There are thousands of charging stations throughout the United States, with more being established on a regular basis. The best way to find them is with an app like PlugShare. These apps show you all of the stations nearby. They even let you add and review new ones yourself. If you're thinking about a plug-in hybrid or electric vehicle, download an app like this and see what stations are currently around you.

Yes, but it's worth noting that a standard household outlet is a 120-volt outlet, whereas a charging station has a 240-volt outlet or 220v connection, so it will take longer to charge on a standard outlet. The good news is that having a 240-volt charging station installed in your home is easy, and our dealers can help you make it happen.

It takes about 2 ½ - 3 ½ hours using a 240-volt charger for our plug-in hybrid and electric cars to go from an empty battery to a full charge. With a 120-volt charger, it takes about 4 ½ - 6 ½ hours. Of course, as technology improves, charge times will continue to decrease.

While some areas in the US have fast charge stations, the current Mercedes-Benz electric vehicles are not fast-charge capable. Part of the reason is because the Level 2 charging on the B250e and hybrid vehicle is already so quick.

Every Mercedes-Benz electric vehicle has specific features to ensure safe charging. In fact, charging your vehicle is actually safer than using a household electrical device. Instead of the electricity flowing as soon as it's plugged in, like a traditional appliance, the vehicle and wallbox converse to make sure it's safe before any electricity flows. Special attention has also been paid to make sure you can safely charge in wet weather.


No. While many electronics benefit from an occasionally empty battery, the lithium-ion battery has no "memory effect," meaning they never have to be drained, nor do they have to be fully-charged. The life of the battery remains unaffected.

Lithium-ion batteries are known for being lightweight, quick to charge, and having a long service life, which makes them perfect for electric cars. They're also easily recycled. Our lithium-ion batteries are automotive grade batteries, unlike the ones that are in our mobile phones, laptops, and other devices, they are engineered for longevity.

No, a hybrid or electric vehicle is just as safe as a conventional vehicle. The battery pack is sealed, and high-voltage circuits are protected from casual contact and appropriately marked so you know where they're located. All high voltage cables and circuits are also marked and are in bright orange with warning labels on them.

The same high safety standards that define Mercedes-Benz cars apply to plug-in hybrid and electric vehicles. The batteries are all safely protected in the event of an accident, and depending on the severity of the accident, the high voltage system is automatically disconnected in fractions of a second.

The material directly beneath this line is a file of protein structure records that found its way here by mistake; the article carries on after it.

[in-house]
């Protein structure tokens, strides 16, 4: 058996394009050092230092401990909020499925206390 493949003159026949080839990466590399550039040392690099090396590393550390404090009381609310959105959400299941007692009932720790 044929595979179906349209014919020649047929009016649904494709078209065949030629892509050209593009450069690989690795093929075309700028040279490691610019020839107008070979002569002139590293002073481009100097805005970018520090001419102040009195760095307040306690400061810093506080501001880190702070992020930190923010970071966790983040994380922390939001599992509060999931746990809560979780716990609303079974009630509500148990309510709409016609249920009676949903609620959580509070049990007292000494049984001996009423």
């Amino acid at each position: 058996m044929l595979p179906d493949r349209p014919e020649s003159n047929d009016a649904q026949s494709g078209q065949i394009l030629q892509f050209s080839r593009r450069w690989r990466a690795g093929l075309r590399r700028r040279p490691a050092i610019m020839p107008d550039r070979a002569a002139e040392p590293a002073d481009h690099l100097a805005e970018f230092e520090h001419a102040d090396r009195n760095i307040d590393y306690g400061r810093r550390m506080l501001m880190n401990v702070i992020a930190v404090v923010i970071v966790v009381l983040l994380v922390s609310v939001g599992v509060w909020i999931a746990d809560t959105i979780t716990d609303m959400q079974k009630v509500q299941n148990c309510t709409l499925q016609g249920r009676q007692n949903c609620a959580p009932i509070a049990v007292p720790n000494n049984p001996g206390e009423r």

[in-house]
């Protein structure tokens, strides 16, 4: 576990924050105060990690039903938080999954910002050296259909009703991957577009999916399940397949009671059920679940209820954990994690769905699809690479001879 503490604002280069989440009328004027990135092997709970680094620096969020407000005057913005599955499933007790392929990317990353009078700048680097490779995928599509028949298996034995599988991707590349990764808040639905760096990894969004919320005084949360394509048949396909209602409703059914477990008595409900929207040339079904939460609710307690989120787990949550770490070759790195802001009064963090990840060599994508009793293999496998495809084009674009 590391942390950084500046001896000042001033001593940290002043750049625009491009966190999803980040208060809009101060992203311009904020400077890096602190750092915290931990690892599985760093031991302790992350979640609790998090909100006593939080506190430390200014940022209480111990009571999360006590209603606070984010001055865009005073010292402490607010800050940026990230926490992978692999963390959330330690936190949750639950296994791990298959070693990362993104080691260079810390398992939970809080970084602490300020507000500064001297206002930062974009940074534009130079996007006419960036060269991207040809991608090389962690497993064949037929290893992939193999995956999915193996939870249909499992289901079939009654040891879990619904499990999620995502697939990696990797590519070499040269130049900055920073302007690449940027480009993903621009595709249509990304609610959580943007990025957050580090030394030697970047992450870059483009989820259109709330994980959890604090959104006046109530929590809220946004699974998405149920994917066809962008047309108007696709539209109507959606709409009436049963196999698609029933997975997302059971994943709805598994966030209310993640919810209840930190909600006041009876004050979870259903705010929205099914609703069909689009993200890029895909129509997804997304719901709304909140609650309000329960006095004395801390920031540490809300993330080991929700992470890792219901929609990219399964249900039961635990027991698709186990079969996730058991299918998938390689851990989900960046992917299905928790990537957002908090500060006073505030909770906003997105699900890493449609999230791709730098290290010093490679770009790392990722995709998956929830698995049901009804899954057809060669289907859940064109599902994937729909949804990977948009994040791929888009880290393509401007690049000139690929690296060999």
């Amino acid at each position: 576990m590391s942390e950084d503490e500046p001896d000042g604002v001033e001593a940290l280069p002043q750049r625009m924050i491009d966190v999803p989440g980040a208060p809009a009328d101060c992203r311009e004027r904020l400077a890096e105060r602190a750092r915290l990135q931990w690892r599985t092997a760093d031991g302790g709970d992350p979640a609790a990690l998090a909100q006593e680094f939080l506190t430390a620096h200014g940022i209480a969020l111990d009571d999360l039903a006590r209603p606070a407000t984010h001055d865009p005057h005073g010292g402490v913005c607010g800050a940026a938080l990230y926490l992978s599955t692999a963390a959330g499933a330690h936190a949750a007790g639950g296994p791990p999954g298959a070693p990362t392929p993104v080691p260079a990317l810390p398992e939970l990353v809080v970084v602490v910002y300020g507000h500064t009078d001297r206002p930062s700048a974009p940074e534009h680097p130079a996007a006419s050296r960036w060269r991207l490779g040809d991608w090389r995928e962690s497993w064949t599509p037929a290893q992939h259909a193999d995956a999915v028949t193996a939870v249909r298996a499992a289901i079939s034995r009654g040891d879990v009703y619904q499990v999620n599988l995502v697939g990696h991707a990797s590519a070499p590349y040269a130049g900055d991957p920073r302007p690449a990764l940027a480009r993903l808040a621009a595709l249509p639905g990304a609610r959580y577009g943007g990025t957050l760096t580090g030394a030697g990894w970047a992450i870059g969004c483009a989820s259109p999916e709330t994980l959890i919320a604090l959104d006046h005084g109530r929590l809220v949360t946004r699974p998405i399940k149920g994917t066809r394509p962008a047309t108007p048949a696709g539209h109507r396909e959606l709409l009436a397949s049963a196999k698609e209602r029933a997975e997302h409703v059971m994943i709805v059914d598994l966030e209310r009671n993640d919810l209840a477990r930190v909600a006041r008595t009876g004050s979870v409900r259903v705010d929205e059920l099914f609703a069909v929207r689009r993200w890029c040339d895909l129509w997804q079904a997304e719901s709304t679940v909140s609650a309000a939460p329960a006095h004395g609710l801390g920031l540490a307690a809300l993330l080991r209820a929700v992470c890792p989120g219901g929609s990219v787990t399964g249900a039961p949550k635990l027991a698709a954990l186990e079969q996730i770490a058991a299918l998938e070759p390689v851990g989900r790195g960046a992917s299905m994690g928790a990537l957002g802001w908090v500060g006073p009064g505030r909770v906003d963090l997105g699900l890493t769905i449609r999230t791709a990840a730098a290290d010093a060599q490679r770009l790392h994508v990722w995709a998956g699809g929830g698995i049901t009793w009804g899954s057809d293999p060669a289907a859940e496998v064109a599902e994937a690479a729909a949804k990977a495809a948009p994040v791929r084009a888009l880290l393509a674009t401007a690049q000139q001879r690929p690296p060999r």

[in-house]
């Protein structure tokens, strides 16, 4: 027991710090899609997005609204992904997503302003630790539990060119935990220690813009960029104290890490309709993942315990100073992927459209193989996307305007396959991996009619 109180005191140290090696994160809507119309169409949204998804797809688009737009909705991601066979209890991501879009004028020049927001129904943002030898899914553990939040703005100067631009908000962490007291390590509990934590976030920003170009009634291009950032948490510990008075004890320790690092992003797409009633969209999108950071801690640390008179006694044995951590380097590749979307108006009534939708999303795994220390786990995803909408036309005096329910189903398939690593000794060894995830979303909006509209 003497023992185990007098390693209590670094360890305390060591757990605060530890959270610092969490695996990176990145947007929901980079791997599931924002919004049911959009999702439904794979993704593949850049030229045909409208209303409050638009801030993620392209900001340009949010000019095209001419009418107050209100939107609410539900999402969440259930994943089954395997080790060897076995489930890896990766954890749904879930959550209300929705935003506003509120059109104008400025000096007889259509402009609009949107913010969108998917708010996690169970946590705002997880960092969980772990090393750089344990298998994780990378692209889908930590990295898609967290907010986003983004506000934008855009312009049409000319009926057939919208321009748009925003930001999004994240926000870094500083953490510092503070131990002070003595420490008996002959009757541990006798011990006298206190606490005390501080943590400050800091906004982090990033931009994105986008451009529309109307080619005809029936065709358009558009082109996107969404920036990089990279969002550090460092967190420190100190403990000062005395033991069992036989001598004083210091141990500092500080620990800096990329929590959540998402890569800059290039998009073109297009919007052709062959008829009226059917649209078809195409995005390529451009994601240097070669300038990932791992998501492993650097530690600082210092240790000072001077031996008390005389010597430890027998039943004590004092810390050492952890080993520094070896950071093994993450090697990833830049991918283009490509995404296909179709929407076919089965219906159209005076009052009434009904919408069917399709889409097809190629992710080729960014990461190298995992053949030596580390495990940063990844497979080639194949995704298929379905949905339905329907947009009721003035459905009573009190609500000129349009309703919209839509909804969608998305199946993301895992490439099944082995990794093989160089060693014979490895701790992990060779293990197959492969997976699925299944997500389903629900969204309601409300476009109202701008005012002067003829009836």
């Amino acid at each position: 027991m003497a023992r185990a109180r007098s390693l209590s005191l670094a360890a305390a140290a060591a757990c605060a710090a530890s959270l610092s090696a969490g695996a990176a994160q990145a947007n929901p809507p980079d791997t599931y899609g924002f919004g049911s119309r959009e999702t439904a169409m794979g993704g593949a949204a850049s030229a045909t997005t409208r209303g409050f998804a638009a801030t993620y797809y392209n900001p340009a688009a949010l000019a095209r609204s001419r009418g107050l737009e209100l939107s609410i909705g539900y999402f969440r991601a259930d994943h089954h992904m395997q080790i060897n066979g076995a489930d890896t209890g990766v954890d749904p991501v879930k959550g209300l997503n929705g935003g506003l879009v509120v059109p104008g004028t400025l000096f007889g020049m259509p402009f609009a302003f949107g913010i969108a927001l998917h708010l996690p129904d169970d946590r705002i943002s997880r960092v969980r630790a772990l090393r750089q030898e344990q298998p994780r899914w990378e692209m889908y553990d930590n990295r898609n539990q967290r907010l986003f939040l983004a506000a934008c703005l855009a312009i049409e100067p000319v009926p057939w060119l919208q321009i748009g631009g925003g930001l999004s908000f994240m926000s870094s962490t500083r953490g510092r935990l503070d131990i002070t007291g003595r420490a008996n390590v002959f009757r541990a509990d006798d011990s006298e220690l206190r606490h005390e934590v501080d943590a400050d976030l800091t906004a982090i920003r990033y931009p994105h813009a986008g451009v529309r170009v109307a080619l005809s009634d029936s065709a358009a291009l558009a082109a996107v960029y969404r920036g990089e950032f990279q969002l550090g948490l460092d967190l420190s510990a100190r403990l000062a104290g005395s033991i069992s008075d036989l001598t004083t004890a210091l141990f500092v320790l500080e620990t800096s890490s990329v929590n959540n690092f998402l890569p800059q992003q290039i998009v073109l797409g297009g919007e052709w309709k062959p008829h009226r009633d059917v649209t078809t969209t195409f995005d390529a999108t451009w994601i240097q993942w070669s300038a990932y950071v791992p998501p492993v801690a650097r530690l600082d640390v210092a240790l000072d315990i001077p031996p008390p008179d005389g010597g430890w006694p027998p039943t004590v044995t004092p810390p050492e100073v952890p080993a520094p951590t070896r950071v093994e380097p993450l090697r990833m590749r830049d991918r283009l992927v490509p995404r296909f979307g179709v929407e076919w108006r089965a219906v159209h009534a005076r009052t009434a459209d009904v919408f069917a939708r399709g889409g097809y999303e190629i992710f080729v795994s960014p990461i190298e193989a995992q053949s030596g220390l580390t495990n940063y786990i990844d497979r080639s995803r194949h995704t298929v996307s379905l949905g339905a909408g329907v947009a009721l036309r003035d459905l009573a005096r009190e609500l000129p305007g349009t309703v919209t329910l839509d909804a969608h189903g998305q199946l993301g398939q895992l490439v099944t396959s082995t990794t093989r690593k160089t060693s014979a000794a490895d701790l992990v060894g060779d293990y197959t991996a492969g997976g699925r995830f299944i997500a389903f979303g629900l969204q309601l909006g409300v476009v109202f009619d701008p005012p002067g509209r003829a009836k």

Just as you would with a gas-powered vehicle, you'll need to take extra steps for the both the hybrid vehicle battery and the auxiliary battery. Instructions can be found in the operator's manual.

Since a plug-in hybrid's battery is automotive- grade, it's extremely durable and engineered for longevity and reliability. Very rarely does a plug-in hybrid battery need to be replaced during the average ownership period.


In many ways, you'll notice an improvement. Unlike gas cars, electric cars deliver power to your wheels instantly, with no lag time, as soon as you step on the pedal. The result is greater torque and acceleration. They're also exceptionally smooth. There's no gear shift and no shaking when idle. Most drivers are so accustomed to the constant vibration of gas vehicles that it isn't until they experience electric that they realize the remarkable difference.

MPGe is the electric equivalent of miles per gallon. Essentially, it's how manufacturers show the efficiency of a vehicle: The higher the MPGe, the more efficient it is.

The estimated range is 87+ miles, as calculated by the EPA. Since the average American drives 29.8 miles per day (according to this study by AAA), this is more than enough to get you where you need to go. It's also worth noting that the actual range of your vehicle depends on a number of factors like driving behavior, outside temperature, speed, traffic and more.

The Mercedes-Benz Electric Intelligence concept car, pictured from the front as it drives.

Discover Mercedes-Benz EQ.

The latest electric technologies come to life with the Mercedes-Benz EQ lineup. Consisting of fully electric vehicles, plug-in hybrids and the high-performance EQ+ variants, Mercedes-Benz EQ offers electric intelligence for luxury drivers everywhere.